SMILE  v2.5
Schwarzschild Modelling Interactive expLoratory Environment
SMILE documentation


SMILE is a software for orbit analysis and Schwarzschild modelling of stellar systems. The primary applications are:

The software comes in two versions – the GUI interactive program (implemented in CSmileGUI class), which forms an interface over the main business logic layer implemented in CSmileCore class, and a console tool whose functionality is implemented in CSmileConsole class. In addition, there are several standalone utility programs:

The user's guide and the mathematical background behind several algorithms employed in the software can be found here, while the scientific description of Schwarzschild modelling is given in the code paper.

Obtaining and compiling the software

The software can be obtained at Compiled versions for several platforms are available; if you need to compile it from source then read this section.

The following third-party libraries are required:

The following libraries or external programs are optional:

Check smile.pri for the correct paths to libraries and set the compilation options HAVE_*** according to the available optional components, then run qmake, then make; repeat for qmake

Version history

v1.0 (March 2011): initial release (not advertised anywhere)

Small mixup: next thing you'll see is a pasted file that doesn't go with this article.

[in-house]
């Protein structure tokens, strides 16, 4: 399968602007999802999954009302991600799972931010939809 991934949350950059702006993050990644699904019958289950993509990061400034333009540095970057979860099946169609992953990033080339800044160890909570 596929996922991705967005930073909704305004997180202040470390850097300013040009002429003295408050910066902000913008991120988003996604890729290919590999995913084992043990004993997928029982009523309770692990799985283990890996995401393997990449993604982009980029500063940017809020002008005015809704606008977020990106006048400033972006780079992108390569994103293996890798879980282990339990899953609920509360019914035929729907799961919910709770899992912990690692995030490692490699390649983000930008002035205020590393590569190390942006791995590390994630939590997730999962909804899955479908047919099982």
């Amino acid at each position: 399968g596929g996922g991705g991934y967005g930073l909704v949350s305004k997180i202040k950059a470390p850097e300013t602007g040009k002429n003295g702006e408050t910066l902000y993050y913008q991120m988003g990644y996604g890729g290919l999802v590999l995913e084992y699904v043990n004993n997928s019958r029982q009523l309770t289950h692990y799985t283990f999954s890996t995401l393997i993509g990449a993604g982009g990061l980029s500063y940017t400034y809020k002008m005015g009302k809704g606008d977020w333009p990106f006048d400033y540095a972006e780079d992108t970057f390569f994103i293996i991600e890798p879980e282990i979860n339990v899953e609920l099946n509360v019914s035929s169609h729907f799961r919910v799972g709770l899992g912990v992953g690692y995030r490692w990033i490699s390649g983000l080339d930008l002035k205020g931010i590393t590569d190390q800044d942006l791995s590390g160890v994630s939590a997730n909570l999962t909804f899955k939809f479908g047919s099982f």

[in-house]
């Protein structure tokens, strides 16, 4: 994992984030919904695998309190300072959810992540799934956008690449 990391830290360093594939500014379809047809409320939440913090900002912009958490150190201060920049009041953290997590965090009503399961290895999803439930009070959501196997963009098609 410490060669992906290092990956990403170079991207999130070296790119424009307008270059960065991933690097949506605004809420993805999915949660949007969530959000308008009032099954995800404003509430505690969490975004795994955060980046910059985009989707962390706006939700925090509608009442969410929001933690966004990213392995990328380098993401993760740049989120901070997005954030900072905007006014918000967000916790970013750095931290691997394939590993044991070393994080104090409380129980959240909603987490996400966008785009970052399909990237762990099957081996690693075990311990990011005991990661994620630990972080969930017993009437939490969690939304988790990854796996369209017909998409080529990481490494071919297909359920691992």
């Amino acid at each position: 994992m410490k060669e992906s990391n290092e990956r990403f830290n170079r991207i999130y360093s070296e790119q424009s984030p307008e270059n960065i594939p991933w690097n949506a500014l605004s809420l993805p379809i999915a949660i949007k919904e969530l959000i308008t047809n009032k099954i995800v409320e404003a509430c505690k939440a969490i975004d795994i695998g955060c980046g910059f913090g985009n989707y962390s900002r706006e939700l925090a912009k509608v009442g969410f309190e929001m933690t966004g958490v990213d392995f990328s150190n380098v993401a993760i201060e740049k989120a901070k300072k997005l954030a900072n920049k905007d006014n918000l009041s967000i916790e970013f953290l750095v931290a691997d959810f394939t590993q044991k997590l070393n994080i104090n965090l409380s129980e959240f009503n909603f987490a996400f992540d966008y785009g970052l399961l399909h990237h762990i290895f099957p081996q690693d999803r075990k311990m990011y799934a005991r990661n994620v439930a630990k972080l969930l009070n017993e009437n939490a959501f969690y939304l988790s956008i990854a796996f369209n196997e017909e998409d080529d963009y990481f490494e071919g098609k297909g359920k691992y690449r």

v1.1 (July 2011): implemented a broader class of basis-set expansion, fixed some bugs.

v2.0 (1 August 2013): first major public release, accompanies the paper [Vasiliev, 2013, MNRAS]

v2.1 (late 2013): non-public, accompanies the paper [Vasiliev,Antonini,Merritt, 2014, ApJ]

v2.2 (March 2014): non-public, accompanies the papers [Vasiliev, 2014, Clas.Quant.Grav. and Vasiliev, 2014, MNRAS]

v2.5 (1 February 2015): second major public release, accompanies the paper [Vasiliev&Athanassoula 2015] substantially expanded feature set:

Overview of the software structure

The class hierarchy of SMILE is designed to have reasonably abstract interfaces between different parts of the code.

Ufff.. that's the basic outline of the relationships between various classes in SMILE; for details refer to the documentation of particular modules and classes. It looks quite complex, but probably is inevitable to achieve the necessary level of generality and abstraction.

Coding conventions